The seminal Lincoln band is reborn.There’s a lot of For Against information to get to, but I don’t want to bury the most important piece of data, which is that the seminal Lincoln band will be playing at The Waiting Room this Saturday night — their first Omaha performance in over a decade.It dawned on me while as I was driving to Lincoln Sunday afternoon to interview the two core members of the band — singer and chief songwriter Jeff Runnings and guitarist/keyboardist Harry Dingman III — that most people who read this column may not be familiar with For Against. After all, their (first) heyday was back in the late ’80s and early ’90s. And even then, For Against didn’t exactly fit into a Lincoln scene that included bands like Mercy Rule and Sideshow.“I don’t think For Against in the ’80s felt like a part of the Lincoln scene at all,” Dingman said. “We played benefit shows and shows with other bands, but we did our own thing and had our own audience, and they had their audiences.”The separation makes sense considering that while SST-style punk was all the rage in Omaha and Lincoln, For Against was making 4AD/Factory Records-style Euro-pop that bordered on today’s version of electronic dance music. Their sound was directly influenced by ’80s and ’90s-era European post-punk from bands like Durutti Column, Joy Division, Gang of Four and Kitchens of Distinction. The trio, which included drummer Gregory Hill, combined droning, chiming guitars, buzzing synths, and machine-precise percussion with Runnings’ hollow, ghostly voice. The result was both bleak and intensely danceable, and can be heard echoed in modern bands like Interpol, Editors and The Faint (who, if they ever get their new album recorded, would be wise to bring them along on tour).A brief history: The trio began performing in Lincoln in 1985. After self-releasing a 7-inch, the band signed with Independent Projects Records (IPR) and released its debut full-length, Echelons, in 1987. They went on a brief US tour, then recorded their follow-up, December, in 1988, and afterward, unceremoniously broke up, just as things were getting interesting.“Capitol was interested in the band,” Dingman said. “I started thinking that maybe something could happen. I wasn’t planning on leaving. Greg had already left, and I wasn’t sure of my role in the band, and really… I don’t know.” He paused for a moment. “It’s hard to say why people do what they do. That was almost 20 years ago.”Dingman went on to join The Millions with Hill before he and his wife eventually moved to Ft. Collins, Colorado. Runnings continued For Against with new personnel, releasing four more records before the project petered out in 2002.Then in 2003, Dingman and his wife returned to Lincoln. “I called Jeff a couple of times and he didn’t return my calls. We hadn’t said more than ‘Hi’ to each other in 16 years.”“I wasn’t sure I wanted to do it again,” Runnings said.“And Jeff probably felt burned,” Dingman added.Runnings nodded his head. “We were young, back then,” he said, reflecting on the break-up. “Harry and I had ideas and I was being very headstrong. So was Greg.” Eventually, Dingman found himself in Runnings’ living room, and the two decided that For Against should live again.“I think we both realized we had grown up,” Runnings said.But a funny thing happened in their absence. For Against had quietly become big… in Europe. “We have this song called ‘Amen Yves’ that only came out on vinyl, but that DJs throughout Europe have been playing for years,” Dingman said. “We thought the Internet was fueling the resurgence in our popularity, but it was actually coming from the dance clubs.”Since reforming, both Echelons and December have been reissued by Minneapolis-based indie label Words on Music, who also just rereleased In the Marshes, a recording originally released as a 10-inch by IPR in 1990 that includes that dance hit, “Amen Yves.” And, early next year, Words on Music will release Shade Side, Sunny Side, For Against’s 7th studio album, and the first one to feature Dingman since December.Until then, the band will continue touring. They’ve already toured Greece last spring, and are headed to Spain for the Tanned Tin Festival in Castelló this November, thanks in part to Spanish label Acuarela Discos, who will be releasing a new For Against EP next year. A full European tour is slated for early ’08. “Europe is simply where our fan base is,” Runnings said. “We’ve had offers to play in Rome, Berlin, Amsterdam, Athens and all points in between.”The U.S., it seems, will have to wait. Fortunately, both have lives that bend easily to tour schedules. Runnings works at Lincoln’s Homer’s, while Dingman stays home with his 18-month-old daughter and teaches guitar. At 45 and 43 respectively, Runnings and Dingman aren’t letting their age slow them down.“I don’t see being older as being an issue,” Runnings said. “You look at a lot of groups our age right now, and they don’t seem to be getting shit heaped on them. Bands like REM and Guided by Voices, even though they’re older, they’re still relevant. That’s all that matters.”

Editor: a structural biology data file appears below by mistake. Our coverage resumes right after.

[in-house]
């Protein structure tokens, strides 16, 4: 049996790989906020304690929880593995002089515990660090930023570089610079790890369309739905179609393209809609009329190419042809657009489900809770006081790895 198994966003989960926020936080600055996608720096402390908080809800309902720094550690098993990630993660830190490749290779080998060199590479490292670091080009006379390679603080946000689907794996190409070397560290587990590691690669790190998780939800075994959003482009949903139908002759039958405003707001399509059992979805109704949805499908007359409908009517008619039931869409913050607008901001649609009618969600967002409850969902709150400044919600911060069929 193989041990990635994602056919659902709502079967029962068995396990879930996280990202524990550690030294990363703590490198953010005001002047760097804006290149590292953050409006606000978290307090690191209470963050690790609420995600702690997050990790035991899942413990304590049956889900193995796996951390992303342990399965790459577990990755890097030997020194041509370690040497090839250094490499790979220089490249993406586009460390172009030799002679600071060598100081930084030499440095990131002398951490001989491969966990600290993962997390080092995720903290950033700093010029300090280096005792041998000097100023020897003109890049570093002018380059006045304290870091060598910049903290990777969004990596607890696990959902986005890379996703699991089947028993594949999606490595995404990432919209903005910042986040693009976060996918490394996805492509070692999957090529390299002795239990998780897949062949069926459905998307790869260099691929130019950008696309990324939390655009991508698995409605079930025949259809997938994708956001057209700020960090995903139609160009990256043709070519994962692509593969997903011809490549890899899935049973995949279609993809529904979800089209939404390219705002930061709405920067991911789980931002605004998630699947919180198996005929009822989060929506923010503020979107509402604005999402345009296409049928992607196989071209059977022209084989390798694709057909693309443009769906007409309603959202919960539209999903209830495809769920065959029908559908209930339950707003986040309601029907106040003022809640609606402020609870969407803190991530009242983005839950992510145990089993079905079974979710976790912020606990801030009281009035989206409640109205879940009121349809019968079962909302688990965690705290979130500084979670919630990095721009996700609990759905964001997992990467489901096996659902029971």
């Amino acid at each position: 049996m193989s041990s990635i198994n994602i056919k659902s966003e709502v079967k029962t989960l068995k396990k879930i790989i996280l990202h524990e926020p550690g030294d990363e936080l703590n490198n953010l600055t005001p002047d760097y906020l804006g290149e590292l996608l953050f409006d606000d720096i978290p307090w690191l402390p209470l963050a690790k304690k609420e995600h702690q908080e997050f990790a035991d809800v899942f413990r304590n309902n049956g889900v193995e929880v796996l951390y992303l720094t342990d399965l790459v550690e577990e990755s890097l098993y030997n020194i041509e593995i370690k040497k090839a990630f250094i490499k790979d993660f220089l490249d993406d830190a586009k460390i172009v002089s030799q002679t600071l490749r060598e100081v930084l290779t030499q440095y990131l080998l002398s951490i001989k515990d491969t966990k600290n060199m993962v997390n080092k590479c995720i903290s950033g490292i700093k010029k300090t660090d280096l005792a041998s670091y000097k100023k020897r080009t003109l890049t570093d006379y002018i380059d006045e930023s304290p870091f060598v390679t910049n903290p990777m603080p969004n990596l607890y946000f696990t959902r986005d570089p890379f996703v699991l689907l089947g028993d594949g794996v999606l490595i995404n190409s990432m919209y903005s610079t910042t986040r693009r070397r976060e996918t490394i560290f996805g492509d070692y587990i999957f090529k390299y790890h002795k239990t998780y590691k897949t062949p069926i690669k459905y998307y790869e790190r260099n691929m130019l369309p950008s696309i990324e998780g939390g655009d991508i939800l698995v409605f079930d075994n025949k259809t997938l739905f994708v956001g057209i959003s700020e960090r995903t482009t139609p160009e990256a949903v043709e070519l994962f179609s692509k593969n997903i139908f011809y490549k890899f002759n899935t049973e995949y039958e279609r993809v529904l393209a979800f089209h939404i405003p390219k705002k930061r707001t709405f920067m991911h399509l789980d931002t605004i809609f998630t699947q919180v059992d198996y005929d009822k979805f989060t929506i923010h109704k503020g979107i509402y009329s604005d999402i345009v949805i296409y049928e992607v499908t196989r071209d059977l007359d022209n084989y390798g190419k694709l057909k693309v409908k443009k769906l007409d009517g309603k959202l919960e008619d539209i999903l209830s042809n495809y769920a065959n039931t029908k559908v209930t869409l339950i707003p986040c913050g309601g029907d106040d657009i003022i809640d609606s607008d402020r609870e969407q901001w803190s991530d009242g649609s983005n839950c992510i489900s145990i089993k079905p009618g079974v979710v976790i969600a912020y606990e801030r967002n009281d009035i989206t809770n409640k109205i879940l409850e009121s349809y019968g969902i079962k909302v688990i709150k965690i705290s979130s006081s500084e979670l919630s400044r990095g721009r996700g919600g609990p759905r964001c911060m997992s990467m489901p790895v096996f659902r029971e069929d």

Tonight at Slowdown, one of the more long-awaited shows of the year: The National. If you missed my early interview with the band’s frontman, Matt Berninger, read it (or reread it) before you head on down. Tickets are still available from The Slowdown website for $15. And I suggest you get there at the stroke of 9 p.m. to catch opener St. Vincent, who stunned a crowd at The Waiting Room back in July with her amazing music. Here’s my review of that show, where I call her the next PJ Harvey (she really is). See you there.